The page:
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History's FDR Docuseries Lacks the 32nd President's Ability to Tell a Riveting Story

The three-part documentary is based on Doris Kearns Goodwin’s bestseller Leadership: In Turbulent Times.
  • Franklin D. Roosevelt is one of the most influential presidents in U.S. history: He ended the Great Depression through his radical New Deal programs, some of which are still in use today; led the U.S. through the bulk of WWII; unified the American public in unprecedented ways through his Fireside Chats; was elected four times; and was the first openly disabled president. So, when the History Channel announced the three-part presidential docuseries, FDR, promising to tell the untold story, expectations were understandably high. Unfortunately, the series, which is co-produced by Bradley Cooper and based on Doris Kearns Goodwin’s Leadership: In Turbulent Times, fails to meet those expectations.

    Episode 1 begins with FDR’s wedding to Eleanor Roosevelt, complete with a cameo from his infamous cousin Teddy Roosevelt, walking Eleanor down the aisle. But this compelling opener is quickly lost in the typical documentary-style production, with still images and conversation led by historians taking over the storytelling.

    There are many missed opportunities for reenactments in the premiere, from FDR openly supporting Teddy Roosevelt’s opponent while still never losing his cousin’s good favor, to moments with his mother, who was very important in his life, or with Lucy Mercer, a woman he was forbidden to be with yet continued to see until his final days in 1945. The lack of these dramatizations undercuts some of FDR’s personal history, as when one of his advisors warns him about how a potential divorce scandal would affect his mother.

    The few reenactments in the premiere feel like afterthoughts, which is particularly disappointing because the cinematography is stunning throughout the series, and Christian McKay gives an uncanny performance as FDR. Alice Bounsall doesn’t fare nearly as well as Eleanor Roosevelt — she struggles to embody any of the First Lady’s humanity, though she does manage to look the part. Bounsall simply isn’t up to the challenge of playing opposite McKay, who embodies the force that was FDR in a single scene. The docuseries has a similar struggle: It attempts to explore Eleanor Roosevelt’s life and the impact she had on women in America, which is deserving of its own documentary, but leaves many loose ends regarding her social justice work and complicated feelings about FDR’s decisions.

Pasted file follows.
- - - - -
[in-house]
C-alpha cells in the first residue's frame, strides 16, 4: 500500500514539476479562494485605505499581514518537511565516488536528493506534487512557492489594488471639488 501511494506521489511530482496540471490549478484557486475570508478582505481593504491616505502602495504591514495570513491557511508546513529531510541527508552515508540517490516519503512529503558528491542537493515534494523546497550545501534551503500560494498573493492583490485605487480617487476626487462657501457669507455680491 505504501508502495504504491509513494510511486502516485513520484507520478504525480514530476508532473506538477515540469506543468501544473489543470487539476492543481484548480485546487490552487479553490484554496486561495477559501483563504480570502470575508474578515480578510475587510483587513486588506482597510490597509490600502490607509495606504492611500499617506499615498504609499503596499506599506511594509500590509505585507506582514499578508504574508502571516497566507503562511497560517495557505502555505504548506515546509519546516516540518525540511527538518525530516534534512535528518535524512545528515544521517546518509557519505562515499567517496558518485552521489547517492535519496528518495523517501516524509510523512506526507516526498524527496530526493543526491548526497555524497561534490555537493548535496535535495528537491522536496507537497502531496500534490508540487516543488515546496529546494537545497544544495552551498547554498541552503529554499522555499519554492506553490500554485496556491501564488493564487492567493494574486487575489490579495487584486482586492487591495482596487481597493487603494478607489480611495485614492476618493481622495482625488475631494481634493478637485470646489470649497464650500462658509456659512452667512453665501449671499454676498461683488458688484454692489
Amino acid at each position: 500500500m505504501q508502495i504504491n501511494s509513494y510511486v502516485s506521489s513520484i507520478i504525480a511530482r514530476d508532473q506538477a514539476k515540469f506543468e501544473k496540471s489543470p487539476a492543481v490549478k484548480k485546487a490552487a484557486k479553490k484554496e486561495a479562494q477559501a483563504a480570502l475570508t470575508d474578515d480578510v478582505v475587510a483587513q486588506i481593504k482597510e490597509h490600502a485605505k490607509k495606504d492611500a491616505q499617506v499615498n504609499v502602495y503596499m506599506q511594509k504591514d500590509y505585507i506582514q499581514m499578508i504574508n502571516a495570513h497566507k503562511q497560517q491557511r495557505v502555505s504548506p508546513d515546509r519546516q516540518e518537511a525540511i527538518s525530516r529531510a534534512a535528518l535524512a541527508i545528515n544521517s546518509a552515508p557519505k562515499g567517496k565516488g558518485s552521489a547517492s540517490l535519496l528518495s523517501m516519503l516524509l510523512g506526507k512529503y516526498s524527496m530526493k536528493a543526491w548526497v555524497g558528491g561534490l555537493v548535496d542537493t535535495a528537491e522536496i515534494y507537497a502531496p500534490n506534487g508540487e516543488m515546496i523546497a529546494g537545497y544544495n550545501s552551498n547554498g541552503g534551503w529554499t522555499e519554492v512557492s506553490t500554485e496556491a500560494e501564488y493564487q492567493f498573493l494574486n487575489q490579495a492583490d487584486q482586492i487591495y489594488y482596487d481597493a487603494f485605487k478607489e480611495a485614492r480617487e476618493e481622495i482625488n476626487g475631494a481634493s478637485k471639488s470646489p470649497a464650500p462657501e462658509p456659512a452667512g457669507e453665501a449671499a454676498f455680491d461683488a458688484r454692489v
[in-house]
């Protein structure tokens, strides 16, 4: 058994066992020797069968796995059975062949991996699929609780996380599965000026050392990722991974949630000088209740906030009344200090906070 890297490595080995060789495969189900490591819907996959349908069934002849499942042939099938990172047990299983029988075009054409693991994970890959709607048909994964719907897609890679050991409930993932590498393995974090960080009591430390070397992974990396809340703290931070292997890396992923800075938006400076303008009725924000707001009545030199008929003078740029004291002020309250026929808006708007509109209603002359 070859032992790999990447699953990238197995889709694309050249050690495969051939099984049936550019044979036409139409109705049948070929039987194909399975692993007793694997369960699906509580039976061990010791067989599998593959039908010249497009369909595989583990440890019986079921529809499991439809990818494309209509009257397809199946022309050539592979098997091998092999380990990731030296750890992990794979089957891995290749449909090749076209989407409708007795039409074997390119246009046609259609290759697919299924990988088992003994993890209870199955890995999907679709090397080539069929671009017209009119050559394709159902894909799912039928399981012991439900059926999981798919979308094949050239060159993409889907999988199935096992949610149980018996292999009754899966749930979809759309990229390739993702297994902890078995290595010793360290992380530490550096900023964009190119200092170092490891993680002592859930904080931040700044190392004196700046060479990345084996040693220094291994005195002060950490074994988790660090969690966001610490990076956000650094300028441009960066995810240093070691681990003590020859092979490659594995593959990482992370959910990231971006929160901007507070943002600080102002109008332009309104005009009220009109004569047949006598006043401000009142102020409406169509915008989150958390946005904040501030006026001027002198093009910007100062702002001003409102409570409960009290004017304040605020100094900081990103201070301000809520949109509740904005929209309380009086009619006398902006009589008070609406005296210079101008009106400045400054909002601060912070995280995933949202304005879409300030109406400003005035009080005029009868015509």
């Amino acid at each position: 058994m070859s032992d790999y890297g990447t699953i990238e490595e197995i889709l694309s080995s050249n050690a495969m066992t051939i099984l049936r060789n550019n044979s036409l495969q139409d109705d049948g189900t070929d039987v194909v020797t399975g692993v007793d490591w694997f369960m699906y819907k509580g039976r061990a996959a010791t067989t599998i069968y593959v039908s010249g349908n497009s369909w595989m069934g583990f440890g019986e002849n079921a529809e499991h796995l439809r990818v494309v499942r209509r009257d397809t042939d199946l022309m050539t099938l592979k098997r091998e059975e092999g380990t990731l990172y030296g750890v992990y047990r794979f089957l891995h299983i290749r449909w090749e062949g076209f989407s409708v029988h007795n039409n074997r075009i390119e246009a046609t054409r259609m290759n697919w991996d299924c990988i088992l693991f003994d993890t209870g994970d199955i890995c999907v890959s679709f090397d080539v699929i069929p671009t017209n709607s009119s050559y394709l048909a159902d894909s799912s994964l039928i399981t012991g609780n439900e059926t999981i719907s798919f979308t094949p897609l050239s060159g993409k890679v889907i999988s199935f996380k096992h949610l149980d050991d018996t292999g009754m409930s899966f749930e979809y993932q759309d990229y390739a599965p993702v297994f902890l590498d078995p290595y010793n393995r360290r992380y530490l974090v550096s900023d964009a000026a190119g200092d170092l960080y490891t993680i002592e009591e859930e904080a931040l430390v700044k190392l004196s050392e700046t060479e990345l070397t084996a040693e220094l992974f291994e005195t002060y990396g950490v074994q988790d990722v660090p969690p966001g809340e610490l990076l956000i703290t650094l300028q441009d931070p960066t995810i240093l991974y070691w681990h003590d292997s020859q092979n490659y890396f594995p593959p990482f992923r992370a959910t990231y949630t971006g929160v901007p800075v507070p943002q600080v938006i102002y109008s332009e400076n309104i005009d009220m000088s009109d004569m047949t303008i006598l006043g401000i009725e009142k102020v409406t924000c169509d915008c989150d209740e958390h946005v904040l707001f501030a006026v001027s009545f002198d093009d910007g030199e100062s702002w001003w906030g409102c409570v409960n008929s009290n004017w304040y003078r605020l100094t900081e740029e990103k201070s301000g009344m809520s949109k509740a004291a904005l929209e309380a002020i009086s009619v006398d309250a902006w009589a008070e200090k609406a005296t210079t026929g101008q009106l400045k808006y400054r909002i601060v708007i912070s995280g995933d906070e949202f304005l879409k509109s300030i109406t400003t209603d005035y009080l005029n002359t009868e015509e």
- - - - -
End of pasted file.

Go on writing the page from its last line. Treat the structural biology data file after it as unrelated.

The second episode of FDR feels like it’s from an entirely different series, one that strikes a better balance between drama and documentary. The dramatizations blend beautifully and naturally with the archival footage and historical commentary. This installment also introduces a world map with visual elements that are effective and captivating. However, the highlight of the second episode (and perhaps the entire series) is the final vignette. FDR makes the decision to surprise counterattack the Japanese at Midway Island, only to be reminded that his son, Jimmy, is aboard one of the ships that will be in the thick of the battle. What makes this moment resonate is McKay’s fantastic performance — the actor is especially poignant in his powerful delivery of “God bless them all" — and all the groundwork the docuseries laid to demonstrate how close FDR was with his sons. That is great storytelling, but it’s also a reminder of how his relationships with his mother and Lucy Mercer are shortchanged.

    The final episode keeps up the momentum, but misses out on a key opportunity to underscore the ongoing relevance of this history. FDR breezes through the 32nd president’s refusal to intervene with the concentration camps in Europe. While it is a big ask to cover his entire life in 4.5 hours, something as important as the U.S.’s complicity in genocide is deserving of more than two minutes of historian commentary, especially considering that antisemitism is very much alive today. This is the fundamental failure of FDR: It glosses over too much of the New Deal president’s riveting story, resulting in a three-part docuseries that’s more middling than groundbreaking.

    FDR premieres May 29 at 8:00 PM ET on History Channel. 

    Tara Moses (she/her) is a citizen of Seminole Nation of Oklahoma, Mvskoke, award-winning playwright, director, Producing Artistic Director of telatúlsa, co-Founder and Executive Producer of #BINGE, and co-Founder of Groundwater Arts.